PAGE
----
Genetic interaction, or termed epistasis, occurs when the effect of one genetic variant is suppressed or enhanced by the existence of other genetic variants [13]. In align with this definition, Mani et al. [14] recently defined two distinct genetic interactions, namely the synergistic interaction in which extreme phenotype is expected whenever double mutations are present, and the alleviating interaction where one mutation in one gene masks the effect of another mutation by impairing the function of relative pathways. As an important component of the genetic architecture of many biological traits, the role of epistasis in shaping an organism's development has been unanimously recognized [15, 16]. An increasing number of empirical studies have also revealed the role of epistasis in the pathogenesis of most common human diseases, such as cancer or cardiovascular disease [17, 18].
The high-dimensional SNP data present unprecedented opportunities as well as daunting challenges in statistical modeling and testing in identifying genetic interactions. However, for most complex diseases, it remains largely unknown which combination of genetic variants is causal to the disease. Given that most traits or diseases are multifactorial and genetically complex, it is very unlikely that the function of a single variant can induce an overt disease signal without modeling the gene networks or pathways. Lin and Wu [19] proposed a sequence interaction model in a linear regression framework for a quantitative phenotype. Zhang et al. [20] proposed an entropy-based method for searching haplotype-haplotype interactions using unphased genotype data with applications in type I diabetes. Musani et al. [21] and Cordell [3] recently gave a comprehensive review of statistical methods developed for detecting gene-gene interactions. While most methods are nonparametric in nature such as the popular multifactor dimensionality reduction (MDR) method [22], they do not provide effect estimates for gene-gene interactions. Thus methods focusing on data reduction ignore the biological interpretation of the interaction. For instance, if two SNPs are identified to have interaction, how do they interact in genetics? What are the modes of gene action?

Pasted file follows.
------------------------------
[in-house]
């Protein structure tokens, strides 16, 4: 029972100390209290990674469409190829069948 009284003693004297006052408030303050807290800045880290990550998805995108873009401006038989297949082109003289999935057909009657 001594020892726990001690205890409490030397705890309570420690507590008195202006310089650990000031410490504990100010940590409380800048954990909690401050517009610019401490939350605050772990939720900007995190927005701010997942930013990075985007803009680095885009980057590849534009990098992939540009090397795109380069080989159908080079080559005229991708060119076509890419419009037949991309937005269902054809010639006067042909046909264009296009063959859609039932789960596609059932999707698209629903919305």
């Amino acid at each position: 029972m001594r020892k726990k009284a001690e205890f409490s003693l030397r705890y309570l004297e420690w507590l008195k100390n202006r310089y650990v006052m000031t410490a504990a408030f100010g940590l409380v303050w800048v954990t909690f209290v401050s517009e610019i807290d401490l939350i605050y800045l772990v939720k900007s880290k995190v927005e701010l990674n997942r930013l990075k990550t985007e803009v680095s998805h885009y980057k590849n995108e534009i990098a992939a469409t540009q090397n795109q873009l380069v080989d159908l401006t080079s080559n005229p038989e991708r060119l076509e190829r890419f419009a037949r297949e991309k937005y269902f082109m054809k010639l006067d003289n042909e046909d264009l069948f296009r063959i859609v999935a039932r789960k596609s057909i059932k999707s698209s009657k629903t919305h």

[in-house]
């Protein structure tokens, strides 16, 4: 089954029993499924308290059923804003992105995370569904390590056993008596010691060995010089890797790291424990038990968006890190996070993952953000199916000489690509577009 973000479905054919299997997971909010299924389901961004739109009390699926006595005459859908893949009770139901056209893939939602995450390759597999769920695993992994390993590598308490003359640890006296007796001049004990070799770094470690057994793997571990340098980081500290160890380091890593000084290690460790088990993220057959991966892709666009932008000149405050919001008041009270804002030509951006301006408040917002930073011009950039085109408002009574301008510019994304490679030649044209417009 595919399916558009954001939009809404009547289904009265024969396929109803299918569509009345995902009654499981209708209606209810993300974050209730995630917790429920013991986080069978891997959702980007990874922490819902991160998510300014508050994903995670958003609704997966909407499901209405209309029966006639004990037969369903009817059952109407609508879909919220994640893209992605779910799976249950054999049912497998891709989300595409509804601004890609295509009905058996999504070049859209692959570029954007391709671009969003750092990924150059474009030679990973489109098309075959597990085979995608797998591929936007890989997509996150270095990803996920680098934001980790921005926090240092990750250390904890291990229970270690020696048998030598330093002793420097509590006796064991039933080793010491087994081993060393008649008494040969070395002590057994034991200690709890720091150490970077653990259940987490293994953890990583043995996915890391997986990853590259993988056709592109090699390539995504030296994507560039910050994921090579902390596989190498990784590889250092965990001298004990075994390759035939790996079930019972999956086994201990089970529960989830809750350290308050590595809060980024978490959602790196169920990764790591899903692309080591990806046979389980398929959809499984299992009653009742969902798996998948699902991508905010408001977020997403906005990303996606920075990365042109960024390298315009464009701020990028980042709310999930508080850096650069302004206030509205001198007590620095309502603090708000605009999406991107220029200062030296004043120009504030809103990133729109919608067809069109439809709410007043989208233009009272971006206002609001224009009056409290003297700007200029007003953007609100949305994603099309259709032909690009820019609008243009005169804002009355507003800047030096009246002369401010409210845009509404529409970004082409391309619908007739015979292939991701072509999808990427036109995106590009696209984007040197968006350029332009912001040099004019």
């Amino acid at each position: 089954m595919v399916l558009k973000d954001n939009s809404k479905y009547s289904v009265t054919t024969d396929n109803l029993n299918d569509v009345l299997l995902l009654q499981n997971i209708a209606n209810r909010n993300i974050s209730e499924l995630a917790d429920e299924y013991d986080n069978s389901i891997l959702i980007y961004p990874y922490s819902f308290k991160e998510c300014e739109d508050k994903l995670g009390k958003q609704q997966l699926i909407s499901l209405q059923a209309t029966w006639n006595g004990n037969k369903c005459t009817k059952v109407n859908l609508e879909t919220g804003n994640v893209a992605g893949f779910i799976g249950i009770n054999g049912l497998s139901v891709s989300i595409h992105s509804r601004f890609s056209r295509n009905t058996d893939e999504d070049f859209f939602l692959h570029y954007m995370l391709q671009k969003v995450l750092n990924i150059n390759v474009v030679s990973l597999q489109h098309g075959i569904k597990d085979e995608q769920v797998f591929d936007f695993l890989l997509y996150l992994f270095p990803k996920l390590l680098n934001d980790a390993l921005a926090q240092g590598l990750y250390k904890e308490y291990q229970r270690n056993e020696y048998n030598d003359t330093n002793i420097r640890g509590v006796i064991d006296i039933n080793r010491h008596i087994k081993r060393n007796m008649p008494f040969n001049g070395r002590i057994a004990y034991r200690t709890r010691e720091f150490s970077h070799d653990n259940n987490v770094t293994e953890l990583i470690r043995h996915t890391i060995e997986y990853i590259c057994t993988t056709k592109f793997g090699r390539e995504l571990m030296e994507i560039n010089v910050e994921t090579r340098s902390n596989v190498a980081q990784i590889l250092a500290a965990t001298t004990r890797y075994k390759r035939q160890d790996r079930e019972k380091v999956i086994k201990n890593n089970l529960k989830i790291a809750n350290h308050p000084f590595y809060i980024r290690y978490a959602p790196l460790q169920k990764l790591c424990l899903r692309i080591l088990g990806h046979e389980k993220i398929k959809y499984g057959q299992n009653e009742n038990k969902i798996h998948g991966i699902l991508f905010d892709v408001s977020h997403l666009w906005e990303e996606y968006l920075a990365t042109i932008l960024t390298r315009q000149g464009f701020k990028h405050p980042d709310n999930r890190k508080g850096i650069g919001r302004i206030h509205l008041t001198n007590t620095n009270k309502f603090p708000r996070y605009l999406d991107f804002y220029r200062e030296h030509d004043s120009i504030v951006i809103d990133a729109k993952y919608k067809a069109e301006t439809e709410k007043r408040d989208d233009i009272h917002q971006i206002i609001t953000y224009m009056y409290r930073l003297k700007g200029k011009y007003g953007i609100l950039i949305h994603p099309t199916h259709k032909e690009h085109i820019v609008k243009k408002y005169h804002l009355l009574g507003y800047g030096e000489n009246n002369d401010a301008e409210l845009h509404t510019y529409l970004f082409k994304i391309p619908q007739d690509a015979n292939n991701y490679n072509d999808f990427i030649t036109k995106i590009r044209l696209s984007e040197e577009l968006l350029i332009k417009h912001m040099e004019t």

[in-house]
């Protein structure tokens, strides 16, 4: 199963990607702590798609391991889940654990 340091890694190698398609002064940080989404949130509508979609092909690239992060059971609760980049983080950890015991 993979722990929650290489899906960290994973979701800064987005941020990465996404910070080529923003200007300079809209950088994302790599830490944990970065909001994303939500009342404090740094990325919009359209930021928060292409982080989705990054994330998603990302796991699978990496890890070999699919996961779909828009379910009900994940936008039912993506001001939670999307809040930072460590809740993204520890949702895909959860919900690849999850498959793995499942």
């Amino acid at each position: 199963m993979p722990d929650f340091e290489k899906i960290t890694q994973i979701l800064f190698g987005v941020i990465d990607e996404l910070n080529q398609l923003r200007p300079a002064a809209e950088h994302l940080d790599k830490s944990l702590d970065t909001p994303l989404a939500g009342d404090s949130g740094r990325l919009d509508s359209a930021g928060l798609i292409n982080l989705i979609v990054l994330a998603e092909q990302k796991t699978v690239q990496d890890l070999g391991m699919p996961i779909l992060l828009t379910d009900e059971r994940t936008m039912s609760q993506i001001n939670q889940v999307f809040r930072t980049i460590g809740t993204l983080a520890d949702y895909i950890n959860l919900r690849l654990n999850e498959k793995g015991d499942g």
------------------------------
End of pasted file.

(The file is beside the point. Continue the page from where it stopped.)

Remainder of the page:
In Cui et al. [12], a novel approach was proposed to group haplotypes to detect risk haplotypes associated with a disease. In an extension to this work, we proposed a new statistical method to model haplotype-haplotype interactions responsible for a binary disease phenotype. We assume a population-based case-control design where a disease phenotype is assumed dichotomous. Due to high-order interactions, we propose a penalized logistic regression framework with adaptive L_{1}-penalty, commonly termed as the adaptive LASSO [23]. The adaptive L_{1}-penalty allows effect estimation and variable selection simultaneously in a single model. Moreover, it preserves the oracle property of variable selection [23]. Due to the binary nature of the response, we proposed a modified Gauss-Seidel method nested within the EM algorithm to estimate parameters. The model is applied to a real data set in which significant haplotype interactions are detected between mother and offspring genomes that might be responsible for disease risks in pregnancy.
Methods
The configuration of two SNP combinations
Observed Genotype | Diplotype | Composite Diplotype | ||
---|---|---|---|---|
Configuration | Frequency | Relative Freq. | ||
11/11 | [11][11] | ${p}_{11}^{2}$ | 1 | HH |
11/12 | [11][12] | 2 p_{11}p_{12} | 1 | $H\overline{H}$ |
11/22 | [12][12] | ${p}_{12}^{2}$ | 1 | $\overline{H}\overline{H}$ |
12/11 | [11][21] | 2 p_{11}p_{21} | 1 | $\overline{H}\overline{H}$ |
12/12 | $\{\begin{array}{l}[11][22]\\ [12][21]\end{array}$ | $\{\begin{array}{l}{p}_{11}{p}_{22}\\ {p}_{12}{p}_{21}\end{array}$ | $\{\begin{array}{l}\varphi \\ 1-\varphi \end{array}$ | $\{\begin{array}{l}H\overline{H}\\ \overline{H}\overline{H}\end{array}$ |
12/22 | [12][22] | 2 p_{12}p_{22} | 1 | $\overline{H}\overline{H}$ |
22/11 | [21][21] | ${p}_{21}^{2}$ | 1 | $\overline{H}\overline{H}$ |
22/12 | [21][22] | 2 p_{21}p_{22} | 1 | $\overline{H}\overline{H}$ |
22/22 | [22][22] | ${p}_{22}^{2}$ | 1 | $\overline{H}\overline{H}$ |
The epistasis model